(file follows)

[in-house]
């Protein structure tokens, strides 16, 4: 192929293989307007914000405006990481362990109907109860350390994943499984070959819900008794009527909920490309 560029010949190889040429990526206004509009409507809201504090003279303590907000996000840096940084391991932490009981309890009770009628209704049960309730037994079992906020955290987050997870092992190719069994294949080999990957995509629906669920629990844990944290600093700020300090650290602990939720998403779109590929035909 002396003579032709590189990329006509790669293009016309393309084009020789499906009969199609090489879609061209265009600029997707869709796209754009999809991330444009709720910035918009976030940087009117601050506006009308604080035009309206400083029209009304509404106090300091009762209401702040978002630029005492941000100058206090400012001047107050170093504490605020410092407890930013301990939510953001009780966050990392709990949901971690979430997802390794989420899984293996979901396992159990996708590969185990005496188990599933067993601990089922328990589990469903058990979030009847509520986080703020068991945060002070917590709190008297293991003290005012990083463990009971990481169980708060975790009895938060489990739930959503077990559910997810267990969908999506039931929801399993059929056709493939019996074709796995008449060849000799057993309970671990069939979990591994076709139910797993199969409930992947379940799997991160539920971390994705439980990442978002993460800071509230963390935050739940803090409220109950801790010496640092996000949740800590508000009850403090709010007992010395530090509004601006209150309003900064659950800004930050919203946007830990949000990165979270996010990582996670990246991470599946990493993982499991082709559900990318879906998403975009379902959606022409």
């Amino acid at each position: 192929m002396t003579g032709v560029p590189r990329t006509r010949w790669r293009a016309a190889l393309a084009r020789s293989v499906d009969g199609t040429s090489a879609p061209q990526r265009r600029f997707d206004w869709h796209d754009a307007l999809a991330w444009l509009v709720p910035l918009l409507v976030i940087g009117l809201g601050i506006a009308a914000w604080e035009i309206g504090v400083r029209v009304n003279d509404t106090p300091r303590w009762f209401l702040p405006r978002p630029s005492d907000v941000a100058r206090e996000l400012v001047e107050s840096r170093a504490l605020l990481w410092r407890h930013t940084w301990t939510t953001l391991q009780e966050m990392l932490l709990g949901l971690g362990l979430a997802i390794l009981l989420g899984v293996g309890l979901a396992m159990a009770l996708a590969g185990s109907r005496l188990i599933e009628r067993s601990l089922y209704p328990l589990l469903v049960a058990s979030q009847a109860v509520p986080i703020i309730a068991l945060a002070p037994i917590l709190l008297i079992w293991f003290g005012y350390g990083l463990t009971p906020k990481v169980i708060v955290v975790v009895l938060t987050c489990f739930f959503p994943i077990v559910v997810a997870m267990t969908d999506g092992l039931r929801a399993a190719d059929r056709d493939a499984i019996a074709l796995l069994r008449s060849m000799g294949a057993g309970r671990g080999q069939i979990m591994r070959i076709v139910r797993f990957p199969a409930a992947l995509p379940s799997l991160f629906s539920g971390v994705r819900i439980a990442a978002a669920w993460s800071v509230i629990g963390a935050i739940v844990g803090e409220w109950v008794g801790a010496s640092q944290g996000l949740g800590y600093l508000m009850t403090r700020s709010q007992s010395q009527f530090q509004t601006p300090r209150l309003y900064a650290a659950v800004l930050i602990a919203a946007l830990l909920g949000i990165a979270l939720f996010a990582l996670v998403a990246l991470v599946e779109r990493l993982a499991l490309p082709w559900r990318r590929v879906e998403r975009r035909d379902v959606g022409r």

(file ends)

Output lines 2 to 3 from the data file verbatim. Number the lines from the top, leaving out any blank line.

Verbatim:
């Protein structure tokens, strides 16, 4: 192929293989307007914000405006990481362990109907109860350390994943499984070959819900008794009527909920490309 560029010949190889040429990526206004509009409507809201504090003279303590907000996000840096940084391991932490009981309890009770009628209704049960309730037994079992906020955290987050997870092992190719069994294949080999990957995509629906669920629990844990944290600093700020300090650290602990939720998403779109590929035909 002396003579032709590189990329006509790669293009016309393309084009020789499906009969199609090489879609061209265009600029997707869709796209754009999809991330444009709720910035918009976030940087009117601050506006009308604080035009309206400083029209009304509404106090300091009762209401702040978002630029005492941000100058206090400012001047107050170093504490605020410092407890930013301990939510953001009780966050990392709990949901971690979430997802390794989420899984293996979901396992159990996708590969185990005496188990599933067993601990089922328990589990469903058990979030009847509520986080703020068991945060002070917590709190008297293991003290005012990083463990009971990481169980708060975790009895938060489990739930959503077990559910997810267990969908999506039931929801399993059929056709493939019996074709796995008449060849000799057993309970671990069939979990591994076709139910797993199969409930992947379940799997991160539920971390994705439980990442978002993460800071509230963390935050739940803090409220109950801790010496640092996000949740800590508000009850403090709010007992010395530090509004601006209150309003900064659950800004930050919203946007830990949000990165979270996010990582996670990246991470599946990493993982499991082709559900990318879906998403975009379902959606022409």
């Amino acid at each position: 192929m002396t003579g032709v560029p590189r990329t006509r010949w790669r293009a016309a190889l393309a084009r020789s293989v499906d009969g199609t040429s090489a879609p061209q990526r265009r600029f997707d206004w869709h796209d754009a307007l999809a991330w444009l509009v709720p910035l918009l409507v976030i940087g009117l809201g601050i506006a009308a914000w604080e035009i309206g504090v400083r029209v009304n003279d509404t106090p300091r303590w009762f209401l702040p405006r978002p630029s005492d907000v941000a100058r206090e996000l400012v001047e107050s840096r170093a504490l605020l990481w410092r407890h930013t940084w301990t939510t953001l391991q009780e966050m990392l932490l709990g949901l971690g362990l979430a997802i390794l009981l989420g899984v293996g309890l979901a396992m159990a009770l996708a590969g185990s109907r005496l188990i599933e009628r067993s601990l089922y209704p328990l589990l469903v049960a058990s979030q009847a109860v509520p986080i703020i309730a068991l945060a002070p037994i917590l709190l008297i079992w293991f003290g005012y350390g990083l463990t009971p906020k990481v169980i708060v955290v975790v009895l938060t987050c489990f739930f959503p994943i077990v559910v997810a997870m267990t969908d999506g092992l039931r929801a399993a190719d059929r056709d493939a499984i019996a074709l796995l069994r008449s060849m000799g294949a057993g309970r671990g080999q069939i979990m591994r070959i076709v139910r797993f990957p199969a409930a992947l995509p379940s799997l991160f629906s539920g971390v994705r819900i439980a990442a978002a669920w993460s800071v509230i629990g963390a935050i739940v844990g803090e409220w109950v008794g801790a010496s640092q944290g996000l949740g800590y600093l508000m009850t403090r700020s709010q007992s010395q009527f530090q509004t601006p300090r209150l309003y900064a650290a659950v800004l930050i602990a919203a946007l830990l909920g949000i990165a979270l939720f996010a990582l996670v998403a990246l991470v599946e779109r990493l993982a499991l490309p082709w559900r990318r590929v879906e998403r975009r035909d379902v959606g022409r």